Coverage and composition of cuticular waxes on the fronds of the temperate ferns Pteridium aquilinum, Cryptogramma crispa, Polypodium glycyrrhiza, Polystichum munitum and Gymnocarpium dryopteris

Yanjun Guo, Jia Jun Li, Lucas Busta, Reinhard Jetter

Research output: Contribution to journalArticlepeer-review

7 Scopus citations

Abstract

Background and Aims The cuticular waxes sealing plant surfaces against excessive water loss are complex mixtures of very-long-chain aliphatics, with compositions that vary widely between plant species. To help fill the gap in our knowledge about waxes of non-flowering plant taxa, and thus about the cuticle of ancestral land plants, this study provides comprehensive analyses of waxes on temperate fern species from five different families. Methods The wax mixtures on fronds of Pteridium aquilinum, Cryptogramma crispa, Polypodium glycyrrhiza, Polystichum munitum and Gymnocarpium dryopteris were analysed using gas chromatography-mass spectrometry for identification, and gas chromatography-flame ionization detection for quantification. Key Results The wax mixtures from all five fern species contained large amounts of C 36-C 54 alkyl esters, with species-specific homologue distributions. They were accompanied by minor amounts of fatty acids, primary alcohols, aldehydes and/or alkanes, whose chain length profiles also varied widely between species. In the frond wax of G. dryopteris, C 27-C 33 secondary alcohols and C 27-C 35 ketones with functional groups exclusively on even-numbered carbons (C-10 to C-16) were identified; these are characteristic structures similar to secondary alcohols and ketones in moss, gymnosperm and basal angiosperm waxes. The ferns had total wax amounts varying from 3.9 μg cm-2 on P. glycyrrhiza to 16.9 μg cm-2 on G. dryopteris, thus spanning a range comparable with that on leaves of flowering plants. Conclusions The characteristic compound class compositions indicate that all five fern species contain the full complement of wax biosynthesis enzymes previously described for the angiosperm arabidopsis. Based on the isomer profiles, we predict that each fern species, in contrast to arabidopsis, has multiple ester synthase enzymes, each with unique substrate specificities.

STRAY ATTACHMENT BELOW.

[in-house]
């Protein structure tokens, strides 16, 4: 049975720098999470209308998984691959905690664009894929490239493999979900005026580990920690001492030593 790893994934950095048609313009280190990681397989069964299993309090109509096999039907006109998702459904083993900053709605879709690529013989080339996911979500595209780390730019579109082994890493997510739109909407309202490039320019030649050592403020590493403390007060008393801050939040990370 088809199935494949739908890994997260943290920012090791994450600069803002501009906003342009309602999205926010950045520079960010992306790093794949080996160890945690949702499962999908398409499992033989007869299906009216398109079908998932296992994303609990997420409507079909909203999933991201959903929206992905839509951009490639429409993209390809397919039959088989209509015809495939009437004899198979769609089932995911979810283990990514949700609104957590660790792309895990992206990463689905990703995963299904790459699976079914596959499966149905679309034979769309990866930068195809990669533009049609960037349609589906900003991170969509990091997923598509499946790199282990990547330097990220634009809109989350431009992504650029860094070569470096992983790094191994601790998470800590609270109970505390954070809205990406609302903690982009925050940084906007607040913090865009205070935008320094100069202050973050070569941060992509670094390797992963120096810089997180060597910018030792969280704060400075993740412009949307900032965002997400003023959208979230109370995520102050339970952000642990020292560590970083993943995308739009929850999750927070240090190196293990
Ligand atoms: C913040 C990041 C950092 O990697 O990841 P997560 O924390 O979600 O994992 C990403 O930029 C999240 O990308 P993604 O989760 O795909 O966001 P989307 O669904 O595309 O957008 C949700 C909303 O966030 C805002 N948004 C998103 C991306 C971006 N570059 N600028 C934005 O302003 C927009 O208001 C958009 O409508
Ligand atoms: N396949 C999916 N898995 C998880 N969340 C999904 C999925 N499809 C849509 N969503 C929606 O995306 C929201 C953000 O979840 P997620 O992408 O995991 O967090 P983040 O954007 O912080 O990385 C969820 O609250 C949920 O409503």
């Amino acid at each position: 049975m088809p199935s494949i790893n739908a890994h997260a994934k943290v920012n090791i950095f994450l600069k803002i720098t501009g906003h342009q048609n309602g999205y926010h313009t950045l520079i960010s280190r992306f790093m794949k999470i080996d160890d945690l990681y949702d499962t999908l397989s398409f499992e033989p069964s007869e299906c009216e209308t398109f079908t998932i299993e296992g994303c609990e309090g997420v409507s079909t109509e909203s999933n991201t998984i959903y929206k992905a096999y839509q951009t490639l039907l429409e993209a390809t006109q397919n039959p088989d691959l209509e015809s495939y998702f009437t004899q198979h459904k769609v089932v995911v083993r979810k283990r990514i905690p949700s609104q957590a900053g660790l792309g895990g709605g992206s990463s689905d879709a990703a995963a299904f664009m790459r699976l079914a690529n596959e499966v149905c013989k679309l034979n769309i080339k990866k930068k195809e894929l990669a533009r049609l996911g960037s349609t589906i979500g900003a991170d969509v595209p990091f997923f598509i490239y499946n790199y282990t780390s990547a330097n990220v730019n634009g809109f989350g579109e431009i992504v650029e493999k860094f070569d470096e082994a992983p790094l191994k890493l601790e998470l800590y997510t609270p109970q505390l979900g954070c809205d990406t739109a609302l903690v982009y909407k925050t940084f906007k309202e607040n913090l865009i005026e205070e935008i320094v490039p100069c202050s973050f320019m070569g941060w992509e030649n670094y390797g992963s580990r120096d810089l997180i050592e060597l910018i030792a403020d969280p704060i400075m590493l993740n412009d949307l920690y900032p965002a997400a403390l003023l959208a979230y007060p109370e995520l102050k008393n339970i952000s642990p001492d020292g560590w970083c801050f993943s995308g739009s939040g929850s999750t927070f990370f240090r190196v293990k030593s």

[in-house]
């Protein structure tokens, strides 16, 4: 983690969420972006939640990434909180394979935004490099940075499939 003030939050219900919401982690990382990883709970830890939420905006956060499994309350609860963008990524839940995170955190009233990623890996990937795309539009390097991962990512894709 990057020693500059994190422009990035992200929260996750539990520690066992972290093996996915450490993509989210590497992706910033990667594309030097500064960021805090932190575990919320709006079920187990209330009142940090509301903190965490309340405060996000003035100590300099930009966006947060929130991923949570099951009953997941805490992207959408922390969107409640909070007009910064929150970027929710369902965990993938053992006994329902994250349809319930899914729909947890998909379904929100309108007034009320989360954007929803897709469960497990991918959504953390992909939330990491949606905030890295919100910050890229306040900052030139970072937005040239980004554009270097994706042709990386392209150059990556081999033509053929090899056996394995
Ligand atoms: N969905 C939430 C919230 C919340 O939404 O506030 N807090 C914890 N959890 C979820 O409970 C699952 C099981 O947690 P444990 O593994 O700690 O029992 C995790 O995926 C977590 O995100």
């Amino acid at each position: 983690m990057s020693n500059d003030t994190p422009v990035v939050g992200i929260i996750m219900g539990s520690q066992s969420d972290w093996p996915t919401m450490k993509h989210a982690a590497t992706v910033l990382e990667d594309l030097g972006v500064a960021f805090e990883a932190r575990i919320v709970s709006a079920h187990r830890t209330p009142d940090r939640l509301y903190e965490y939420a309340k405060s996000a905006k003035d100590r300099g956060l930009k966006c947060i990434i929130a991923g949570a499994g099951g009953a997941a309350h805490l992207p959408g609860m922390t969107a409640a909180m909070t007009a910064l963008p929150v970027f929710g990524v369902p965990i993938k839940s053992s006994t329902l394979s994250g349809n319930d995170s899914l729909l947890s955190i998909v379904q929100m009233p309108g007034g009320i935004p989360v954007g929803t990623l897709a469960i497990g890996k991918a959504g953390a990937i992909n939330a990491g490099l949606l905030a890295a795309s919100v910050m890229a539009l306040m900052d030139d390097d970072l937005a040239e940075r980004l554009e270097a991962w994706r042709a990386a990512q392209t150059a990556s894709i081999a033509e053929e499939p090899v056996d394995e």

Original languageEnglish (US)
Pages (from-to)555-568
Number of pages14
JournalAnnals of Botany
Volume122
Issue number4
DOIs
StatePublished - Sep 24 2018
Externally publishedYes

Bibliographical note

Funding Information:
The authors are very grateful to Dr Jessica Budke, University of Tennessee, for thoughtful comments on an early version of this manuscript. This work was supported by the Natural Science and Engineering Research Council of Canada [Discovery grant #262461] and the National Natural Science Foundation of China [grant number 31670407, 2016]. Y.G. conducted this study as a visiting scholar with financial support from Chongqing Municipal Education Commission Fund.

Publisher Copyright:
© 2018 The Author(s).

Keywords

  • Chain length distribution
  • GC-MS
  • cuticular waxes
  • ketones
  • polypod ferns
  • positional isomers
  • secondary alcohols
  • seedless plants
  • wax esters

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